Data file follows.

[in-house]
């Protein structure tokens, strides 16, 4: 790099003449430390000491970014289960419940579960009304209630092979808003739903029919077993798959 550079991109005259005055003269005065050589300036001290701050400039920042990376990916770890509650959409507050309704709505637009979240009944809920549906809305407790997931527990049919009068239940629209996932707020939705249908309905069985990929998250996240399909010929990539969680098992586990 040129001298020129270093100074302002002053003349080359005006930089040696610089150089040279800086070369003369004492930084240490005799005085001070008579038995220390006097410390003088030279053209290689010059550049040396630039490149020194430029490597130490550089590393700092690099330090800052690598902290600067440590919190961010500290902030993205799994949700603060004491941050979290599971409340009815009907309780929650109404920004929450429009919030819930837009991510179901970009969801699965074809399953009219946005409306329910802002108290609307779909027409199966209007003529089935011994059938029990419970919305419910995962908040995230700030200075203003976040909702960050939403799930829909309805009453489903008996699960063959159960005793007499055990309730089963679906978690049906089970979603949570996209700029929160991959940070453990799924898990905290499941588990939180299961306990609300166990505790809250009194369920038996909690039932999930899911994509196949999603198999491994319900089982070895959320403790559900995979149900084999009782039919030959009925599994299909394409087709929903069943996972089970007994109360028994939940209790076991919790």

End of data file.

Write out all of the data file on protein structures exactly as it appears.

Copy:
[in-house]
């Protein structure tokens, strides 16, 4: 790099003449430390000491970014289960419940579960009304209630092979808003739903029919077993798959 550079991109005259005055003269005065050589300036001290701050400039920042990376990916770890509650959409507050309704709505637009979240009944809920549906809305407790997931527990049919009068239940629209996932707020939705249908309905069985990929998250996240399909010929990539969680098992586990 040129001298020129270093100074302002002053003349080359005006930089040696610089150089040279800086070369003369004492930084240490005799005085001070008579038995220390006097410390003088030279053209290689010059550049040396630039490149020194430029490597130490550089590393700092690099330090800052690598902290600067440590919190961010500290902030993205799994949700603060004491941050979290599971409340009815009907309780929650109404920004929450429009919030819930837009991510179901970009969801699965074809399953009219946005409306329910802002108290609307779909027409199966209007003529089935011994059938029990419970919305419910995962908040995230700030200075203003976040909702960050939403799930829909309805009453489903008996699960063959159960005793007499055990309730089963679906978690049906089970979603949570996209700029929160991959940070453990799924898990905290499941588990939180299961306990609300166990505790809250009194369920038996909690039932999930899911994509196949999603198999491994319900089982070895959320403790559900995979149900084999009782039919030959009925599994299909394409087709929903069943996972089970007994109360028994939940209790076991919790």